• Difficulty speaking.
  • Stiffness in the shoulders, neck, or limbs.
  • Unpleasant smells.

If any migraine sufferer experiences unusual or worrying features that they do not normally have, then they should seek medical help rather than blaming the migraine.

If the following symptoms are unusual for the sufferer, they should not be ignored:

  • unusual severe headache
  • visual disturbance
  • loss of sensation
  • difficulties with speech

When migraines with aura affect vision, the patient may see things that are not there, such as transparent strings of objects, not see parts of the object in front of them, or even feel as if part of their field of vision appears, disappears, and then comes back again.

It is common for patients to describe the visual disturbance as similar to the sensation one has after being photographed with a very bright camera flash, especially if one walks into a darker room straight away.

Treatments for migraines

There is currently no single cure for a migraine; treatment is aimed at preventing a full-blown attack, and alleviating symptoms if they come.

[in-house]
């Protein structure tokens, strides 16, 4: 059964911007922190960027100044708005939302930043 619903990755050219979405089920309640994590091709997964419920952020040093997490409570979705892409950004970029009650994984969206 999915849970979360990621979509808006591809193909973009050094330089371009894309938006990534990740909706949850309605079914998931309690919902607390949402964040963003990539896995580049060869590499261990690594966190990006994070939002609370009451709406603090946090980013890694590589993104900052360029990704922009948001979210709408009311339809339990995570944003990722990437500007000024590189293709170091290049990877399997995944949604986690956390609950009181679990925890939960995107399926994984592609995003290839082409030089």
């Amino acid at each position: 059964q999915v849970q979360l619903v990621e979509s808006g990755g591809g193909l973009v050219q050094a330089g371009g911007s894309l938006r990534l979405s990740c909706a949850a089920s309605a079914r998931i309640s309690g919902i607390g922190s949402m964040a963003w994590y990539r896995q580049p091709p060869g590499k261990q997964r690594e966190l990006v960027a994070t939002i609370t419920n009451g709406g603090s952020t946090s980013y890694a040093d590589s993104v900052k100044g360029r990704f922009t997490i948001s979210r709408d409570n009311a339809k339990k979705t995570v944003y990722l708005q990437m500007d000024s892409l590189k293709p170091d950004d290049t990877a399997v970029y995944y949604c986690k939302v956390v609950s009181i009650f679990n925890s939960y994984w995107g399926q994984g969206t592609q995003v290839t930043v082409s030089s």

Some lifestyle alterations might help reduce migraine frequency, including:

  • getting enough sleep
  • reducing stress
  • drinking plenty of water
  • avoiding certain foods
  • regular physical exercise

If the above changes do not alleviate the symptoms or frequency of migraines, then treatment and prevention focus on avoiding triggers, controlling symptoms, and taking medicines.

Migraine medication

There are many different types of migraine medication including:


Painkillers should be taken early rather than allowing the headache to develop.

Over-the-counter medications include:

  • naproxen
  • ibuprofen
  • acetaminophen

Other analgesics, like aspirin with caffeine and acetaminophen, can often stop a headache or substantially reduce pain.

Nausea treating (antiemetic) drugs

Metoclopramide may be used to control symptoms such as nausea and vomiting. Serotonin agonists, such as sumatriptan, may also be prescribed for severe migraines or for migraines that are not responding to over-the-counter medications.

Selective serotonin reuptake inhibitors (SSRIs) and antidepressants such as tricyclics are prescribed to reduce migraine symptoms, although they are not approved in all countries for this purpose.


Another class of treatments is called ergots, which are usually effective if administered at the first sign of a migraine.

Preventive medications